They wanted to go to therapy together, to get me back in line, to stop pushing them away. But anything that meant we would be spending more time together felt like a noose tightening around my neck. That might sound dramatic, but it felt that dire. I had no choice but to take time away to figure out what to do to make the constant hum of panicky dread go away. I blocked them on my phone, then from my life entirely. If they came to my door, I wouldn’t answer.
At first I felt afraid and guilty: These were the first, most significant authority figures I’d ever known, the ones I’d worked so hard to please since birth. The intensity of my feelings was heavy initially, but every day it got a little lighter. The dread was gradually lifting, floating above me like dust motes.
During this break, I found helpful books, online support groups for adult children of dysfunctional families. Even better, I found message boards with other estranged adult children. And the best: an understanding therapist. I journaled a lot.
One phrase I heard a lot in support groups was “just drop the rope.” I didn’t realize I had been pulling with all my strength for so long. I learned that I was “coming out of the F.O.G.” — the fear, obligation, and guilt I’d previously wallowed in so unhappily. I found people just like me, who really understood.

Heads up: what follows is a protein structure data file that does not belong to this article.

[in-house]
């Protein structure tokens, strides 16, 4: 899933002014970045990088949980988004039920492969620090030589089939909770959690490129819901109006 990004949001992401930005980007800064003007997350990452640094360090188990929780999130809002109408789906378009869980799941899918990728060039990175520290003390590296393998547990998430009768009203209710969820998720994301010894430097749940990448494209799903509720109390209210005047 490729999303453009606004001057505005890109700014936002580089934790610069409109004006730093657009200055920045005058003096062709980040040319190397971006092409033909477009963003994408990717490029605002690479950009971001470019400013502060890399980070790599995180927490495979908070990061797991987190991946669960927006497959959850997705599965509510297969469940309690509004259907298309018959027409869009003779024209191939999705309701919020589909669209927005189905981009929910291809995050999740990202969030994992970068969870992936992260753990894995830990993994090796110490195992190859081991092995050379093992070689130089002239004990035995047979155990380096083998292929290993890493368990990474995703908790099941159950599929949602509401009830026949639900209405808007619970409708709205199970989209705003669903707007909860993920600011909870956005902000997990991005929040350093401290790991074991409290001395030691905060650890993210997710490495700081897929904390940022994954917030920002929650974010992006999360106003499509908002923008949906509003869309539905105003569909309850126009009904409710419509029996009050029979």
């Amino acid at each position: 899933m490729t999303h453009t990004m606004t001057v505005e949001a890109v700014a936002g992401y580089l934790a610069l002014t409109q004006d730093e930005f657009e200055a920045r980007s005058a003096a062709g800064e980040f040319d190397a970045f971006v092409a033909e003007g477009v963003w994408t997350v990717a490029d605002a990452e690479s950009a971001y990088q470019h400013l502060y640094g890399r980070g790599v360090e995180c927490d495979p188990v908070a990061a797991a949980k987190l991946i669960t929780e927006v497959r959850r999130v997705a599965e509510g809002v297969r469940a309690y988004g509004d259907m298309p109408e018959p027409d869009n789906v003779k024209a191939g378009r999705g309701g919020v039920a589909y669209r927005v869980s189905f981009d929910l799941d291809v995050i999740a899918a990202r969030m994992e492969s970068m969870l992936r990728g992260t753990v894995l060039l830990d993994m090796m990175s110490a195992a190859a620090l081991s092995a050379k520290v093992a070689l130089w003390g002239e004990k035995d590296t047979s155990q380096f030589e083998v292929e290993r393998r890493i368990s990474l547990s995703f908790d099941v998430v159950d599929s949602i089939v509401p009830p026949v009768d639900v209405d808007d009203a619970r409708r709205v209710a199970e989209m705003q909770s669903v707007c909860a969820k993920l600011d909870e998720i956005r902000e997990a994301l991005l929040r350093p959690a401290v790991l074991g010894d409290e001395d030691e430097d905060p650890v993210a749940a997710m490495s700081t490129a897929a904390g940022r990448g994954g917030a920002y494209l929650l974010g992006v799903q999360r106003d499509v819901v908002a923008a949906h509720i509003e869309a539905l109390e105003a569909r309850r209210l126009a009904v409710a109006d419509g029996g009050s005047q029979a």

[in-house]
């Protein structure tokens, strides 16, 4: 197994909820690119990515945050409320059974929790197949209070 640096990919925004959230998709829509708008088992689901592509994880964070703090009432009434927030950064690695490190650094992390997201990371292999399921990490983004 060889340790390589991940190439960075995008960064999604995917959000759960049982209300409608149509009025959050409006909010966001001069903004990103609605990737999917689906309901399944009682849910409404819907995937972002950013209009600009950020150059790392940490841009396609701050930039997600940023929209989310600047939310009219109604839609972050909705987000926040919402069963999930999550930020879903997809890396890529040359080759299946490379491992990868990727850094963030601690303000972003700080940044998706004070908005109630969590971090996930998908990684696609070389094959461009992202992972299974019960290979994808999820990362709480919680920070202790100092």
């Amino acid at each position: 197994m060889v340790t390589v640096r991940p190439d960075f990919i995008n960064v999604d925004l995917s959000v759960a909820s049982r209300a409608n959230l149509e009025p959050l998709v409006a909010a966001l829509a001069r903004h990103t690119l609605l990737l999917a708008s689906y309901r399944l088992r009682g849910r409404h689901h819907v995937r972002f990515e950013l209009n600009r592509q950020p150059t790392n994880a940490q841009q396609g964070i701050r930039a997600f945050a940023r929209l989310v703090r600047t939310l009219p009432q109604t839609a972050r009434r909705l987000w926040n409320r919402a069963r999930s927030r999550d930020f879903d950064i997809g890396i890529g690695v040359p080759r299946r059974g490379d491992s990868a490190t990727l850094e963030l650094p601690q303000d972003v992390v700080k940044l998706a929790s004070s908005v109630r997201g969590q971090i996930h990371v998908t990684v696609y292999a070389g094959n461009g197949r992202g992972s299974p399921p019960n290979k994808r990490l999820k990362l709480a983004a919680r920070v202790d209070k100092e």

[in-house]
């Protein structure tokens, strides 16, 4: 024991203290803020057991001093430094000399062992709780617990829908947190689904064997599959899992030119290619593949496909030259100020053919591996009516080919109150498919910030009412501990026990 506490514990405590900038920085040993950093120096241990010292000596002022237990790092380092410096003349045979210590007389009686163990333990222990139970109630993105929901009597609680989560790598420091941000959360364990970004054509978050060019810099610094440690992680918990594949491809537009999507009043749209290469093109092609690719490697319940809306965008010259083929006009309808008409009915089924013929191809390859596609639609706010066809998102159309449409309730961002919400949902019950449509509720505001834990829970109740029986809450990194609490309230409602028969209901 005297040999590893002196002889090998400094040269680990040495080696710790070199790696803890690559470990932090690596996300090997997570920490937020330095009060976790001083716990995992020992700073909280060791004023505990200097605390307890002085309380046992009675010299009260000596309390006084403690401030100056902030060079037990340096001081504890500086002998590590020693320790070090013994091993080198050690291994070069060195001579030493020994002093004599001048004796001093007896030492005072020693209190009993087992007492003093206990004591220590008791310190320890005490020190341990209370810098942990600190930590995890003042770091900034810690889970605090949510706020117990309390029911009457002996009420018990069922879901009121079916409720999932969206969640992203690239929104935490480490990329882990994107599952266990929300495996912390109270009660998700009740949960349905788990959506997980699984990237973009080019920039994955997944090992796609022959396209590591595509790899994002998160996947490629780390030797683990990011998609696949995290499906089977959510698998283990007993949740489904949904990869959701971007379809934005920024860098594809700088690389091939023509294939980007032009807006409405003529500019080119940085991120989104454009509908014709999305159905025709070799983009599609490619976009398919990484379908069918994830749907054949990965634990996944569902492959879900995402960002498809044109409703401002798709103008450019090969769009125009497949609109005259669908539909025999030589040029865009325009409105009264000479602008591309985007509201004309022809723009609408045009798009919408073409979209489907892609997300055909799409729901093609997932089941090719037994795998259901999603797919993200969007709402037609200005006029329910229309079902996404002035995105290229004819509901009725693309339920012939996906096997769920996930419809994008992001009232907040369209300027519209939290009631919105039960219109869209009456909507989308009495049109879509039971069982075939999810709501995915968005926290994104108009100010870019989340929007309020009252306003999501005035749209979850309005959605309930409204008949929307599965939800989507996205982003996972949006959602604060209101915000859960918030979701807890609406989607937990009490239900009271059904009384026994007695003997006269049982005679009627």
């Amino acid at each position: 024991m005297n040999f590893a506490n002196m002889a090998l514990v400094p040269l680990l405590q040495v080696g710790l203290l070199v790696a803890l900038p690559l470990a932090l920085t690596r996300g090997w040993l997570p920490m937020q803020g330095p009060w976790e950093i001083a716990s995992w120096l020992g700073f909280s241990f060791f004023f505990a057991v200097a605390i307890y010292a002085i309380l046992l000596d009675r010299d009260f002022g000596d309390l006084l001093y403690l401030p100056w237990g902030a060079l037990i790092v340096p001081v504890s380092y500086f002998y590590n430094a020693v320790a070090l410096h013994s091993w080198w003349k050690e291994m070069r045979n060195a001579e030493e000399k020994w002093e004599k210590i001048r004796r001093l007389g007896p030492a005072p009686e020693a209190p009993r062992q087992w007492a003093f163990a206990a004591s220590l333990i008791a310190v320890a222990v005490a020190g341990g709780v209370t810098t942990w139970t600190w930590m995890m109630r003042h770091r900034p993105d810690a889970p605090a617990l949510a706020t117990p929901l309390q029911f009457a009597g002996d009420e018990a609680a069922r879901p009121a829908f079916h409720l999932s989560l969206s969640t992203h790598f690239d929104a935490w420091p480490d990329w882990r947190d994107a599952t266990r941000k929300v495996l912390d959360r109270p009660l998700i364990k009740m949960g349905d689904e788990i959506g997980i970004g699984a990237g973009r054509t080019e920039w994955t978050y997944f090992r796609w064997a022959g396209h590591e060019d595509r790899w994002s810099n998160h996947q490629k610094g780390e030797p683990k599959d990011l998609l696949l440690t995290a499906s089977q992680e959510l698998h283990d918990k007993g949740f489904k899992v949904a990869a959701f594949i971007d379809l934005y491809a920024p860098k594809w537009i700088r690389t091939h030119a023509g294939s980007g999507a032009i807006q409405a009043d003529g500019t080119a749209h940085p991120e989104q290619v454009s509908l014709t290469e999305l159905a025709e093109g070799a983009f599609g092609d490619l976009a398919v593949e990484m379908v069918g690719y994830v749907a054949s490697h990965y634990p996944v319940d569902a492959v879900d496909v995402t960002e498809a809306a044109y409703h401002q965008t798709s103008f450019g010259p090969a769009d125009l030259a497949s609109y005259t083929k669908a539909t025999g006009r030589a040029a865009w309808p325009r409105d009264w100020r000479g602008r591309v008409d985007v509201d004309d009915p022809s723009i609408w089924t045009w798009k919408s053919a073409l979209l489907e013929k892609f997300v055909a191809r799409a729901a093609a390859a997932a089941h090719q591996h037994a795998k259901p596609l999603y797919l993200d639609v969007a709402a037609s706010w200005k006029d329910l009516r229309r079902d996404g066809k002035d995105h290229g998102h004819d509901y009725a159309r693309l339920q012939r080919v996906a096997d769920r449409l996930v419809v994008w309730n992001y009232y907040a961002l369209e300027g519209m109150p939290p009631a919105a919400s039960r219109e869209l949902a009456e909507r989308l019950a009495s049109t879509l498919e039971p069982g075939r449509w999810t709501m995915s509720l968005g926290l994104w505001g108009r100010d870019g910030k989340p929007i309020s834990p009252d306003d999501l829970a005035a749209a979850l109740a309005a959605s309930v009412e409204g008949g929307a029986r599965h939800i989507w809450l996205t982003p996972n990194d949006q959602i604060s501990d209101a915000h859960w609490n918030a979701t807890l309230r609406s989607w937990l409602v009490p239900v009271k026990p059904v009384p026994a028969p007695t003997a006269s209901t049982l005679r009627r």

The time away, and the help I found, all felt so good that the “temporary” interval of estrangement turned into months, then years, and now a decade.
Occasionally some communication from them breaks through. They sent several long letters those first few years, asking me to list all my grievances clearly, so they could argue point by point (as though I hadn’t been trying to negotiate my boundaries for years). My husband and I still get a generic holiday card every December with just a signature, like you’d get from your dentist’s office. I always told myself that I’d reach out if I missed them or felt the urge to hear their voices, but that has yet to happen. My life is simply happier without the specter of my parents looming over me.
If you’d asked me as a young woman to envision a life without them present at every milestone, I wouldn’t have been able to picture it. How could that even be possible when we were so close?
But sometimes closeness can be suffocating and unhealthy. Now in my 40s, I’m content in a way I could never have imagined during my often-chaotic childhood. After what I feel was a lost childhood, I’m truly able to figure out what I want out of life, instead of what’s expected of me. It hasn’t always been easy, but I’m creating the safety and happiness I’ve always craved, the kind of home every kid — every person, really — should have. I’m free.
The writer’s name has been changed to protect her privacy.